Uncertainty is one reason Ofcom now  proposes to separately auction 2.3 GHz and 3.4 GHz spectrum for commercial use in the United Kingdom.

Ofcom would award most of the newly available spectrum later this year, or early in 2016. Presumably the withheld spectrum would be in the 3.4 GHz band used for unlicensed applications.

The remaining frequencies would be held back for award at a later date. “Our initial thinking is that it may be appropriate to withhold around 60 MHz of the 190 MHz of spectrum available,” Ofcom says.

The 3.4 GHz spectrum will be licensed in 5 MHz lots, to retain maximum flexibility for applications other than Long Term Evolution mobile service. That band is expected to support license-exempt applications such as Wi-Fi, Bluetooth, ZigBee, some medical monitoring equipment and assistive listening devices. As much as 150 MHz will be made available in the 3.4 GHz band.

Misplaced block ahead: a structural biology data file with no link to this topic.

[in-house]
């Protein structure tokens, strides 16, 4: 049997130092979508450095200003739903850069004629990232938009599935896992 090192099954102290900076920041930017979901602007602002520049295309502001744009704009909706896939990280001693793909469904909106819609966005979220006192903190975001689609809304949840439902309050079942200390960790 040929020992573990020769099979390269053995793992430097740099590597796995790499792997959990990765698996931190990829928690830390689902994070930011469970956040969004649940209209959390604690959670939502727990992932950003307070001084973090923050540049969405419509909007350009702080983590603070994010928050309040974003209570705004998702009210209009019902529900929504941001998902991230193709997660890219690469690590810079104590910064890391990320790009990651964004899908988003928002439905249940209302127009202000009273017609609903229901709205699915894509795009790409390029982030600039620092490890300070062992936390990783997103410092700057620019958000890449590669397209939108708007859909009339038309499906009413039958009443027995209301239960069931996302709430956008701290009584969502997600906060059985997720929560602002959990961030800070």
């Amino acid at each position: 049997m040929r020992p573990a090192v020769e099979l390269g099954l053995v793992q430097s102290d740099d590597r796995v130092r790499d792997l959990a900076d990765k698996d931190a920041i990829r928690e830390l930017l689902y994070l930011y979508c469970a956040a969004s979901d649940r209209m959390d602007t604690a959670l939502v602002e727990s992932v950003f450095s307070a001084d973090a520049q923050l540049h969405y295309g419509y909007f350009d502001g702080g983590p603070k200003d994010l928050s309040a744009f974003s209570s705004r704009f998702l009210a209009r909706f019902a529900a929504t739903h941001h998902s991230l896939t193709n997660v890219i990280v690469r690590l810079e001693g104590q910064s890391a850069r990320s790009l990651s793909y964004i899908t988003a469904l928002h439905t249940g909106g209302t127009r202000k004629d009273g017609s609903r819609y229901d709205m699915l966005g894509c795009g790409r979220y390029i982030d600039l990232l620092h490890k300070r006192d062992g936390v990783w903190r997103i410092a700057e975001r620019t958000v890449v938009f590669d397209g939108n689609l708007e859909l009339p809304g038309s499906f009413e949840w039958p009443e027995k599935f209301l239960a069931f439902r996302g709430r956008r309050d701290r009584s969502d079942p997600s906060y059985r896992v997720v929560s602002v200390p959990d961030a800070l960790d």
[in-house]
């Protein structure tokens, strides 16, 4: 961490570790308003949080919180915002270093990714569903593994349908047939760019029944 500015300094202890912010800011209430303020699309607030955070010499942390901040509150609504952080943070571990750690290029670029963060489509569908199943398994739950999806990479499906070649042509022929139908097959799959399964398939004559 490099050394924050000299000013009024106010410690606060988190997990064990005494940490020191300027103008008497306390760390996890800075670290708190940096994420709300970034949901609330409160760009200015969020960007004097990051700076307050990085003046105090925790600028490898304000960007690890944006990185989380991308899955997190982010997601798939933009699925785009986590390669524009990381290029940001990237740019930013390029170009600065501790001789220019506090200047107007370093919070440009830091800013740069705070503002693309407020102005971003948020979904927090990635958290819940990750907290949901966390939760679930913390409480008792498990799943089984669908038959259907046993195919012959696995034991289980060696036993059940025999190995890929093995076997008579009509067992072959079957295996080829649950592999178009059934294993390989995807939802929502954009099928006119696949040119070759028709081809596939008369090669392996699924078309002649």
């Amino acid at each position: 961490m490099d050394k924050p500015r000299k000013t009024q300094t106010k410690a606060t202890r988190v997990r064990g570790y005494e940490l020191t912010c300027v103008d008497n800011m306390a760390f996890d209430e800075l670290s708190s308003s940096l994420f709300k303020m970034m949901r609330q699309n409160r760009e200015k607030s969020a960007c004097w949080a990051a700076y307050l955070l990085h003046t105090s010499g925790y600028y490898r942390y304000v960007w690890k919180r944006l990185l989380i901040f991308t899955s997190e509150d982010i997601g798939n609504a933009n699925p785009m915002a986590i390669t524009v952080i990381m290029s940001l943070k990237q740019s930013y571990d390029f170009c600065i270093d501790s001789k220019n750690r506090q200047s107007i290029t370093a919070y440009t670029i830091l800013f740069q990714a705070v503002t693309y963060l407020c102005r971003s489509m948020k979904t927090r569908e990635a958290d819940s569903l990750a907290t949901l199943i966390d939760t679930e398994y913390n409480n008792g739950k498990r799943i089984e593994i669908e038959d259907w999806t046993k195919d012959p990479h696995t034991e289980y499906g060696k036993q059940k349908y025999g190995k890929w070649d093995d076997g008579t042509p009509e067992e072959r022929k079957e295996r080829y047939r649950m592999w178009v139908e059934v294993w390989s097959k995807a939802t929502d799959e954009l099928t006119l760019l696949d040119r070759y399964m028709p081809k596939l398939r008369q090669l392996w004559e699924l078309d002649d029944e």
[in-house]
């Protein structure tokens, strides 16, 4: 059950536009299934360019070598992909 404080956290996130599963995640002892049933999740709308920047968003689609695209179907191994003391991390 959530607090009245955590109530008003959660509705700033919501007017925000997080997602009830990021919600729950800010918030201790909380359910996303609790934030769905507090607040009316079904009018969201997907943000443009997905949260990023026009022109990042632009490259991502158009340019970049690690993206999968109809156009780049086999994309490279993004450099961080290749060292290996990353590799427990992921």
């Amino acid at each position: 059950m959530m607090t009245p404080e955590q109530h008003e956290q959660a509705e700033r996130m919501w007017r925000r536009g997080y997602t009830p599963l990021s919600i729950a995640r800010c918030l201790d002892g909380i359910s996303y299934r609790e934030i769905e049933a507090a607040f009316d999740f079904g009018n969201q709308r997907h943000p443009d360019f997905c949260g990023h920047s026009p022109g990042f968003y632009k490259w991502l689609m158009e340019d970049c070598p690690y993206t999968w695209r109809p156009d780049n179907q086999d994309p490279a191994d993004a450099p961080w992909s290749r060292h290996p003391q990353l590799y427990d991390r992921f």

The 2.3 GHz spectrum is more likely to be used for LTE mobile service, which benefits from larger spectrum blocks. So the 2.3 GHz spectrum will be awarded in 10 MHz lots. A total of 40 MHz of spectrum is available.

The two-award approach would avoid either an auction delay or full auction of all the spectrum.

As proposed, Ofcom would issue licenses for the 2.3 and 3.4 GHz bands for an indefinite period, but with an initial term of 20 years.

There will be no coverage obligations placed on this spectrum, because the frequencies being auctioned are better suited for high capacity and faster speeds, rather than achieving wide geographical coverage, Ofcom says.

The decisions are at least partly based on consolidation in the U.K. mobile market.
BT has announced plans to buy EE, while Hutchison Whampoa has reached agreement to acquire O2 from its current owner Telefonica. If the latter merger goes ahead it would reduce the UK wholesale mobile market from four major operators to three.